The Center for an Independent and Sustainable Democracy
The Center for an Independent and Sustainable Democracy at Arizona State University aims to foster and support thoughtful, innovative research, policy briefs and forums around the state of American Democracy. The two-fold focus is on exploring nonpartisan reforms and redesigns of federal, state and local governance of electoral structures, and a deep dive examination of the independent voter.
CISD has recently released two important studies on nonpartisan governance and the independent voter: Election Administration In America – Partisan by Design and Social Networks of Independents and Partisans: Are independents a moderating force?
In the report, Election Administration In America – Partisan by Design, Open Primaries and the CISD reviewed the electoral codes of states with partisan voter registration systems. You might imagine that if you were to read through the electoral code of any particular state, you would find a dry recitation of rules for how elections should be conducted to ensure a fair and impartial outcome. You would be wrong. Rather, the electoral code of every state is ripe with rules for how the two major parties-Republican and Democrat-prioritize their power at the exclusion of everyone else. Nonpartisan election administration is the norm in most western democracies. This is not the case in America. The United States is the only democracy in the world that permits partisan contests for election officials. In other democracies, elections are run by independent commissions or governmental agencies shielded from political influence.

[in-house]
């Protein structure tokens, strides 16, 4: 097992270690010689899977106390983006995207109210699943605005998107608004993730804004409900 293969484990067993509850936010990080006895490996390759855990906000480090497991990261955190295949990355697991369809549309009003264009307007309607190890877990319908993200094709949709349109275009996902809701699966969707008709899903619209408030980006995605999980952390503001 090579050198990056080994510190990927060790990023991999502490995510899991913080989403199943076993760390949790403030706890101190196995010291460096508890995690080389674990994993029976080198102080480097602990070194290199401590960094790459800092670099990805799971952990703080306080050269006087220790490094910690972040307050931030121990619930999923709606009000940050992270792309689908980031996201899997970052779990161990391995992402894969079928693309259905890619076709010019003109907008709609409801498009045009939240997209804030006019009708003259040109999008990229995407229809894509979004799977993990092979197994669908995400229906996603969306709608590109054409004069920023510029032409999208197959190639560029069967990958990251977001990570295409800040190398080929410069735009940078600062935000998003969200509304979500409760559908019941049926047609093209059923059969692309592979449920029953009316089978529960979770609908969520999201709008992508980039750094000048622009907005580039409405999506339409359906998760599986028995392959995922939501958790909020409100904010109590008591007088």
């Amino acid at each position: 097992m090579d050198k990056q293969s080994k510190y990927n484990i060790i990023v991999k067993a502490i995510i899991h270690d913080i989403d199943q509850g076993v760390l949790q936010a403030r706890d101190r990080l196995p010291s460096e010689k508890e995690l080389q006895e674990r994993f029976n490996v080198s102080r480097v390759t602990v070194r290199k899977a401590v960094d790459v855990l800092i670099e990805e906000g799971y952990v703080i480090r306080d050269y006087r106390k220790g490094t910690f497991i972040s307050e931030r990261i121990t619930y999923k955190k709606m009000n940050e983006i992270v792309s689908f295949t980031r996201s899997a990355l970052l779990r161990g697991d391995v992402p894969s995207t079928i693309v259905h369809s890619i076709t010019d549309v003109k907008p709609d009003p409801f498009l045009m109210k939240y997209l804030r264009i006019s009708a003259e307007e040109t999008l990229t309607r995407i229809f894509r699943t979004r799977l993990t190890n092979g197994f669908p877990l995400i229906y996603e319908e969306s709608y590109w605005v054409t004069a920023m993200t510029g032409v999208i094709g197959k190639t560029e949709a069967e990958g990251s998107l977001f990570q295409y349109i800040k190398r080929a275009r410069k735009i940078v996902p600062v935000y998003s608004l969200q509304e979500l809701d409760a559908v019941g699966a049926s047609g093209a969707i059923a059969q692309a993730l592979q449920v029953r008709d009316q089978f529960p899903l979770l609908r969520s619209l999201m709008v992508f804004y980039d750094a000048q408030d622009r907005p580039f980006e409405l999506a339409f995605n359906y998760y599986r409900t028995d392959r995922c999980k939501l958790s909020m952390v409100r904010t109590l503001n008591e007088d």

While scholars have long recognized that social networks impact political engagement for partisans, comparatively little work has examined the role of networks for independent voters. In the recently published article, Social Networks of Independents and Partisans, CISD contributes to existing research on social networks and politics by surveying Arizona registered voters about their political persuasion, personal networks, and media consumption habits. Our findings show that independents have networks that are structurally different from partisans. Specifically, we found that both Democrat and Republican respondents were more likely to frequently talk about politics with independents than with members of the opposing party. Independents were also less likely than partisans to end a friendship over a political dispute. Taken together these findings show that independents may be frequent and reliable discussion partners for partisans and may be able moderate political views. We find evidence for the moderating force of independents is especially apparent in the media consumption habits of Republican respondents. Follow the discussion on Twitter: Altmetric – Social networks of independents and partisans: Are independents a moderating force?
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